Author: Ralph E. Kenyon, Jr. (diogenes) Saturday, September 10, 2005 - 11:12 pm |
I recommend three books. |
Author: Ralph E. Kenyon, Jr. (diogenes) Saturday, October 1, 2005 - 12:33 am |
quote{ ME: The question remains, what work has been done in GS as to its application?
I particularly liked this bit: http://www.xenodochy.org/ex/quotes/eurisko.html
A "multi-valued" logic system involves a finite state machine which takes input values from the set of allowed states and produces an output in the set. In binary logic there are two states, represented by "0" and "1" and three machines (which can be represented by "and", "or", and "not"). In tertiary logic there are three states, which can be represented by "0", "1", and "2". In Probability theory, there are "an infinity" of possibilities, the likelyhood of each is expressed by a number in the range of 0 to 1, where "0" and "1" represent "impossible" and "certain" respectively. These are the logics that Korzybski had some exposure to. Fuzzy logic uses characteristics of both of the former and the latter to create "measures" of set membership using an imprecise set of individual properties. Because the measures are not limited to "impossible" and "certain", the results of various operations that we might like to correlate with logical inference are themselves "uncertain". Some recent work: http://www-bisc.cs.berkeley.edu/BISCProgram/default.htm "Toward a Generalized Theory of Uncertainty (GTU)—An Outline, Information Sciences, 2005."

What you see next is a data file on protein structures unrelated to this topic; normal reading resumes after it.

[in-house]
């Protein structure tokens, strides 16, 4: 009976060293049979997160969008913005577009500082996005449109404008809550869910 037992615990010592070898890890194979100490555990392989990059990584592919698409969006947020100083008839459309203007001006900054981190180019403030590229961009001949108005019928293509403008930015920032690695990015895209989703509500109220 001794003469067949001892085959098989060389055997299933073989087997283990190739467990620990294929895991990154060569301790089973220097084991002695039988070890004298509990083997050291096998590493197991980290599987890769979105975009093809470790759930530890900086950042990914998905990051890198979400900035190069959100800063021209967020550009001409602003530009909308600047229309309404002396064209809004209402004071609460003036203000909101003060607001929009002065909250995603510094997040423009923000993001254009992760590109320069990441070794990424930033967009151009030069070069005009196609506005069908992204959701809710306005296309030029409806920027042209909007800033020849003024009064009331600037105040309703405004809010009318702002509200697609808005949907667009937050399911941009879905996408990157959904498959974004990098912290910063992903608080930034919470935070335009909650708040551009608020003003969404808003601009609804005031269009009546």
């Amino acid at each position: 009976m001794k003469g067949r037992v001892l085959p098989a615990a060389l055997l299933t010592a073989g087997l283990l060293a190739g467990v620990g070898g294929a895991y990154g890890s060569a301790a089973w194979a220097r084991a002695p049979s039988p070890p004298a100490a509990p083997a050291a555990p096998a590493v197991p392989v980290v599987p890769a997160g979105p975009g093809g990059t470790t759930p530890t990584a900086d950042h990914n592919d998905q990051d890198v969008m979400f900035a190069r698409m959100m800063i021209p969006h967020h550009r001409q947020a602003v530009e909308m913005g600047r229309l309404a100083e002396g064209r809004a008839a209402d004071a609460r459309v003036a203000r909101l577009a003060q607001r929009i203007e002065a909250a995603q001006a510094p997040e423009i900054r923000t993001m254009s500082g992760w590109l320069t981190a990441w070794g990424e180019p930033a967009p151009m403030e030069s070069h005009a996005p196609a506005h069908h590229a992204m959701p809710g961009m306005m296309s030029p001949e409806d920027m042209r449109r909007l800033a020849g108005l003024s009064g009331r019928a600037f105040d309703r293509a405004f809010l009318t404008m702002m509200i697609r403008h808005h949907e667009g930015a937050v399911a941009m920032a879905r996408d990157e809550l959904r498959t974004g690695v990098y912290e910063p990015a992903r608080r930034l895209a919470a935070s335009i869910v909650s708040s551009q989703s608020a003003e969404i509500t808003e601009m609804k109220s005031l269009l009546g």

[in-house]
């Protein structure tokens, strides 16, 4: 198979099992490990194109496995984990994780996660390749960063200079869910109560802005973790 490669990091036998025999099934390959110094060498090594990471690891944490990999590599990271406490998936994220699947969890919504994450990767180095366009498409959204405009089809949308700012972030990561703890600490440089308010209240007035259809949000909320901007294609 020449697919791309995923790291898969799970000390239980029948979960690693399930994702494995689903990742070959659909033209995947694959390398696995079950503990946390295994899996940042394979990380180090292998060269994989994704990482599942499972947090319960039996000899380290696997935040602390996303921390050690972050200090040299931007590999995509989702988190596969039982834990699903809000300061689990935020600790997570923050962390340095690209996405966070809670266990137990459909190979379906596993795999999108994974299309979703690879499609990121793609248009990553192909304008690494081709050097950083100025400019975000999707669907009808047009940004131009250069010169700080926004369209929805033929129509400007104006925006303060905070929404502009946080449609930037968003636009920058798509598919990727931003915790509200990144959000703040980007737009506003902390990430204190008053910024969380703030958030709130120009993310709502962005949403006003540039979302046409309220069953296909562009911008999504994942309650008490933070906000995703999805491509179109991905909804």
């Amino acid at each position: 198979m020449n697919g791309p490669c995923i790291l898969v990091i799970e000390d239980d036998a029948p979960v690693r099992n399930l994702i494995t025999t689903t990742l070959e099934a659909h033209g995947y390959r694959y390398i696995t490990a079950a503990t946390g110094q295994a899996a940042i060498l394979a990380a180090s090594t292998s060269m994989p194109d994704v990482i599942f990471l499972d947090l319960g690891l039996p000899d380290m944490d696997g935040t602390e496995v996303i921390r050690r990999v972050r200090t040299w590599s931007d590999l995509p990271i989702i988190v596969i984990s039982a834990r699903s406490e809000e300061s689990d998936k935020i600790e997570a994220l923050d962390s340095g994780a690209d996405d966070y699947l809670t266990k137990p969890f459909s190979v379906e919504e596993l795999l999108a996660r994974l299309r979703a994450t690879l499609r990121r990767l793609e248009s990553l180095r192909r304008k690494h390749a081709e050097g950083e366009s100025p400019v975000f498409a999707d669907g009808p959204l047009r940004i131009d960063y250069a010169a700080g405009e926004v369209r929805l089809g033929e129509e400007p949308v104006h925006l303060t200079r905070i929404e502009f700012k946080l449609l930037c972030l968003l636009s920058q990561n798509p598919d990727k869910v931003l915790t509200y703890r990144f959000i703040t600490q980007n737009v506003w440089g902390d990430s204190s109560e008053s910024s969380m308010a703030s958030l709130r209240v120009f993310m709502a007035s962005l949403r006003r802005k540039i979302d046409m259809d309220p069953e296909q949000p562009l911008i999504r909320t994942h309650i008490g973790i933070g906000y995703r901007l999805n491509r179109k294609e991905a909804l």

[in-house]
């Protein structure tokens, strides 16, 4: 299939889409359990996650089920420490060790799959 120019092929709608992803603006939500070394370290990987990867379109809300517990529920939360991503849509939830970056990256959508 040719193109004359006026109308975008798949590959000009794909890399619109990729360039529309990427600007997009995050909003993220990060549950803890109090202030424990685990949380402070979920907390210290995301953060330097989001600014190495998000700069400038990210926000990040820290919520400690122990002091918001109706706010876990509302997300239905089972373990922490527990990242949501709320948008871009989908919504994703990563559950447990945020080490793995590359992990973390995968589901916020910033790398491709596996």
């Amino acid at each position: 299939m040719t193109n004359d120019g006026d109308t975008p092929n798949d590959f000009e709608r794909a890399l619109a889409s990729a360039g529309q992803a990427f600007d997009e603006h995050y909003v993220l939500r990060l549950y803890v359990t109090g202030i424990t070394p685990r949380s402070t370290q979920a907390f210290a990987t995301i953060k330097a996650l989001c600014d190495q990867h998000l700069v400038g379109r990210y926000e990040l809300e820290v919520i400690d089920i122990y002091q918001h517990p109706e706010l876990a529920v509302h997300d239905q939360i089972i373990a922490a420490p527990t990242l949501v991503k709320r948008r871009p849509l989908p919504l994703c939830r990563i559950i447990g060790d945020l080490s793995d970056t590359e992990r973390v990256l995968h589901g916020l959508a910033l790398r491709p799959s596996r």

It should probably be pointed out that computers should not be seen as implementing pure "binary" logic, because many devices use three states, high, low, and disconnected - the high impedence state. The simplest devices (latch & driver) have an input lines, an output lines, and a control lines which enable when the input or output lines are active. The simplest one-bit memory cell has three possible outputs high, low, and disabled. My inclination is to think of computers as using tertiary logic to manage binary logic. Regards, http://www.xenodochy.org/ralph.html http://www.xenodochy.org/gs/ |